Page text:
Sen. Lindsey Graham (R-S.C.), the ranking member on the Senate Judiciary Committee, said that impeachments based on partisan differences appear to be becoming normalized, suggesting that future presidents will face impeachment challenges.
“I hope I will be proven wrong, but it seems that impeachment based on partisan differences seems to be becoming the norm, not the exception,” Graham wrote on Twitter.
“I fear that if this model is followed in the future—impeachment to disqualify one from holding office based on partisan hatred—will become the norm,” the Republican from South Carolina added.
It came after former President Donald Trump on Saturday was acquitted in the Senate 57-43, with seven Republican senators joining all Democrats. The Senate requires a 67-vote threshold to convict a president.
Graham suggested that during the impeachment trial, there were key processes and practices that were omitted.
“For the good of the country, I hope this will be the last Senate impeachment where a President is impeached … without witnesses, and a trial record is built on hearsay upon hearsay,” he said.
Trump’s lawyers primarily focused on the legality of the impeachment effort, saying the effort goes against the Constitution because Trump doesn’t hold office.
House impeachment managers, however, disagreed.
“In the most bipartisan presidential impeachment vote in the history of the country, a powerful majority of both houses of Congress found that the former President incited violent insurrection against the Union & the Congress. History will record his terrible constitutional crime,” lead manager Rep. Jamie Raskin (D-Md.) wrote on Twitter following the acquittal vote.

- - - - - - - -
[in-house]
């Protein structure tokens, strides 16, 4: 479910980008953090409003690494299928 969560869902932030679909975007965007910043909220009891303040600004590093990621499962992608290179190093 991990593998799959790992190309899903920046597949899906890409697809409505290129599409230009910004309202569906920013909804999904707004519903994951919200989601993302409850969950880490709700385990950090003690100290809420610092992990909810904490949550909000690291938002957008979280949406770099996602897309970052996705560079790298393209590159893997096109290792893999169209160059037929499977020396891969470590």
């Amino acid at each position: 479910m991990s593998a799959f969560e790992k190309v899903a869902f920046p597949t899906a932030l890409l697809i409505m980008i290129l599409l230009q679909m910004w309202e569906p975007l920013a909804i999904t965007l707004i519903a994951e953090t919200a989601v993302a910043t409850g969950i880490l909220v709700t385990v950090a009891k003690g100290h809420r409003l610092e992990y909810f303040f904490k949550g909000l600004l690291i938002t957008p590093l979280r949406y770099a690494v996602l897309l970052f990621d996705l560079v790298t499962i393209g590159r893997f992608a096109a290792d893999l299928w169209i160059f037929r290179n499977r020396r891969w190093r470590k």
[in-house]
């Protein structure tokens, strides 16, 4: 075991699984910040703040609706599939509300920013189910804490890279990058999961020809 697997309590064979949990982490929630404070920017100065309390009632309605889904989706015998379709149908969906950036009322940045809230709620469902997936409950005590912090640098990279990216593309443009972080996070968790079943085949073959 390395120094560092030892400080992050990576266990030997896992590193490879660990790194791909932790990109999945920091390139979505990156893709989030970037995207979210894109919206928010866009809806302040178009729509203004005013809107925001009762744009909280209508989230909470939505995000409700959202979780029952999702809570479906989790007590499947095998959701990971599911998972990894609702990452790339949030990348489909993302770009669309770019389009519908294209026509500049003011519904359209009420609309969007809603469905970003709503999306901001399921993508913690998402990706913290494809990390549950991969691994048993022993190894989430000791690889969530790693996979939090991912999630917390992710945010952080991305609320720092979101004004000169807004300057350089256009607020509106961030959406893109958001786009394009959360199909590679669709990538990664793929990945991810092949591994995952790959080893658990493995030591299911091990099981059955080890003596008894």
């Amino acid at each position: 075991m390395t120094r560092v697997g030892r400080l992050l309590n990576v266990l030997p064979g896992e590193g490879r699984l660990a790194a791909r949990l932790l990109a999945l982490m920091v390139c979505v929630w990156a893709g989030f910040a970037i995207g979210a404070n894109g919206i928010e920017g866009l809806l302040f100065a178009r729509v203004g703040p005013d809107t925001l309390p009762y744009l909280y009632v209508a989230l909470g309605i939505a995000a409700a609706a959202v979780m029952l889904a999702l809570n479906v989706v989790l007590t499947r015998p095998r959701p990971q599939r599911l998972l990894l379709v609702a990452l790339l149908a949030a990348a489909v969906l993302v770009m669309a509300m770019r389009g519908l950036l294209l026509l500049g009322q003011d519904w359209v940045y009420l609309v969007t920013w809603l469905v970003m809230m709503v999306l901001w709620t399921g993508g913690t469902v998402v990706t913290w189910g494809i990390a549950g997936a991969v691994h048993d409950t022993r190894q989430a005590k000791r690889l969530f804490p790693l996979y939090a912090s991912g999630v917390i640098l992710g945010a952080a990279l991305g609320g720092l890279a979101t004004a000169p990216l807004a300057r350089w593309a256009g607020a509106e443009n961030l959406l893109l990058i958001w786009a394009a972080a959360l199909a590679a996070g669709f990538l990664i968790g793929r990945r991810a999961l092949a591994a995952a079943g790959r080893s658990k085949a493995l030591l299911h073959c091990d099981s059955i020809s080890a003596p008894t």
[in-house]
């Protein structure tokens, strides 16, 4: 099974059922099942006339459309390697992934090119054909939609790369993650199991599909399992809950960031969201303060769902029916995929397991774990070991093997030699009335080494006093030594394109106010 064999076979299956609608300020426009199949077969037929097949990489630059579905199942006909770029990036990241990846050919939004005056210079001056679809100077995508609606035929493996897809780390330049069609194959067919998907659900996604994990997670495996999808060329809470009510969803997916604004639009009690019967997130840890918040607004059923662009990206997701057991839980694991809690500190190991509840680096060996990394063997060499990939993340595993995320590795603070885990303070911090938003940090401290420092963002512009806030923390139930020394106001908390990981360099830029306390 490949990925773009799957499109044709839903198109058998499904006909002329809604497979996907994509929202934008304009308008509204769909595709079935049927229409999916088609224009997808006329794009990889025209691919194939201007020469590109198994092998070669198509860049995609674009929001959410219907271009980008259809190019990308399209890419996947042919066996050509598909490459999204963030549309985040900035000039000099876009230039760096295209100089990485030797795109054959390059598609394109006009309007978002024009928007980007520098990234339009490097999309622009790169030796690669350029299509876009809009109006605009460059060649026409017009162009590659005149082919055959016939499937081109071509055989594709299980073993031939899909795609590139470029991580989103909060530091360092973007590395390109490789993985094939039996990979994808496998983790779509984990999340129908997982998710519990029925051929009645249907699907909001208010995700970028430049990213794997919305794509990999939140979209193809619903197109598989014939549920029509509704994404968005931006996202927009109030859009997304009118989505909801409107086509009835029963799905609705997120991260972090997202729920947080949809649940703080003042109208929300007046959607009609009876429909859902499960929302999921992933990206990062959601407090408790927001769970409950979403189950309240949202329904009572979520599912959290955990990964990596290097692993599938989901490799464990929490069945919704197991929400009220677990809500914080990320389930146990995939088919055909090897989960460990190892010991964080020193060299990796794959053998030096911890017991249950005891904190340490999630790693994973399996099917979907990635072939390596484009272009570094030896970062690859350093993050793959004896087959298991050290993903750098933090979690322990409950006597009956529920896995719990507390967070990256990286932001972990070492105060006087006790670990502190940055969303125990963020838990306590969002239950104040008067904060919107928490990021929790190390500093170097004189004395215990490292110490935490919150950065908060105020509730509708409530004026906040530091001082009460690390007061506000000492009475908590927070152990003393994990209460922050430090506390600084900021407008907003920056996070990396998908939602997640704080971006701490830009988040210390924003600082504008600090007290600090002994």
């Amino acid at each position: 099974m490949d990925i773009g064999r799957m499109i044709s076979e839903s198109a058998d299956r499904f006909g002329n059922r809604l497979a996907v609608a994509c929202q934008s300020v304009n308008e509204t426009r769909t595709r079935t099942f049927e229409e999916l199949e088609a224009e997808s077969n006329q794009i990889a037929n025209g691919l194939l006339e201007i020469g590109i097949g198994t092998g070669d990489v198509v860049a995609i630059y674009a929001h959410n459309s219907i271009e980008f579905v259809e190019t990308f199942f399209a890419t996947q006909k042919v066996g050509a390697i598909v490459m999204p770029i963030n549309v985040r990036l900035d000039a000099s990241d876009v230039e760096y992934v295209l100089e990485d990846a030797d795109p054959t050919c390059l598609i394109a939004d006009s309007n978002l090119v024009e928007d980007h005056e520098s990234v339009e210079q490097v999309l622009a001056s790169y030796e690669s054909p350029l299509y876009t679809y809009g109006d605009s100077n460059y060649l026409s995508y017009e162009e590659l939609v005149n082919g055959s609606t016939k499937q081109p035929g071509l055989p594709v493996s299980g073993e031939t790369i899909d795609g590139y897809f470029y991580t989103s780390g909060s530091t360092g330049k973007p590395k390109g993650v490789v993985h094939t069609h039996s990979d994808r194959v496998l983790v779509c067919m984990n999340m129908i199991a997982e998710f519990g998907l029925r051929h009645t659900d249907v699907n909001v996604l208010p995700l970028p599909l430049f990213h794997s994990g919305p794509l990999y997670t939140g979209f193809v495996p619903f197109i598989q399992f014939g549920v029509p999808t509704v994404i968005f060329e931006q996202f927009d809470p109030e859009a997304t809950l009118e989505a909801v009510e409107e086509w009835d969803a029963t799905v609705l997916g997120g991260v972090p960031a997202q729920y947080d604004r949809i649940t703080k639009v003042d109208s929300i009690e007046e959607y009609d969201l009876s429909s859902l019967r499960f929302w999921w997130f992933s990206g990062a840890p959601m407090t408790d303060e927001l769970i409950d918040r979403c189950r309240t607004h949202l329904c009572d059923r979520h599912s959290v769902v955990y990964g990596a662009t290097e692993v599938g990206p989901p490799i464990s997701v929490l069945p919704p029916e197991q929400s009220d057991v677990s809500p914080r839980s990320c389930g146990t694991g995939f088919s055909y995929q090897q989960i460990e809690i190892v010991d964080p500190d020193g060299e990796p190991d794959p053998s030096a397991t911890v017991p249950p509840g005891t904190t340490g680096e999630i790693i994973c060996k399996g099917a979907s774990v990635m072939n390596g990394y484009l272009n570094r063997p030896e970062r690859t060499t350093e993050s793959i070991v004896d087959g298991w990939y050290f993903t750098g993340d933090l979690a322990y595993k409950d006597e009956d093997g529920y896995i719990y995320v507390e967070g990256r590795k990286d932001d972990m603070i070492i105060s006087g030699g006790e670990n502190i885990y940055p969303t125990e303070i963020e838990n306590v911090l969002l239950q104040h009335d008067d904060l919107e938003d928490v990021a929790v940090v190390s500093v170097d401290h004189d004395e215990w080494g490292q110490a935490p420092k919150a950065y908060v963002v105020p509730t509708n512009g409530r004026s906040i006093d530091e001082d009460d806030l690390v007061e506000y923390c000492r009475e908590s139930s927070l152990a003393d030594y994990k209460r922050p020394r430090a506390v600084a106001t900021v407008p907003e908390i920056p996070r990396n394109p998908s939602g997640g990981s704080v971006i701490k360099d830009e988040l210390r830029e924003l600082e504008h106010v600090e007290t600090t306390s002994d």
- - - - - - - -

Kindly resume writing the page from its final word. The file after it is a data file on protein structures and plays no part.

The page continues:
Last month, the House impeached then-President Trump for allegedly inciting violence at the U.S. Capitol, claiming his speech on Jan. 6 prompted a crowd to breach the Capitol building during the Joint Session of Congress.
The president, during his speech, told his supporters to protest “peacefully and patriotically.”
Republican Sens. Richard Burr (N.C.), Bill Cassidy (La.), Susan Collins (Maine), Lisa Murkowski (Alaska), Mitt Romney (Utah), Ben Sasse (Neb.), and Pat Toomey (Pa.) voted to convict.
“I’m sure that there are many Alaskans that are very dissatisfied with my vote, but I’m sure there are many Alaskans that are proud of my vote,” Murkowski told Politico after the trial. Murkowski is the only one of the seven who is up for re-election in 2022.
Trump, in a statement, said that he viewed the impeachment effort as a “sad commentary on our times.”
“In the months ahead I have much to share with you, and I look forward to continuing our incredible journey together to achieve American greatness for all of our people,” he said after his acquittal.
Reuters contributed to this report.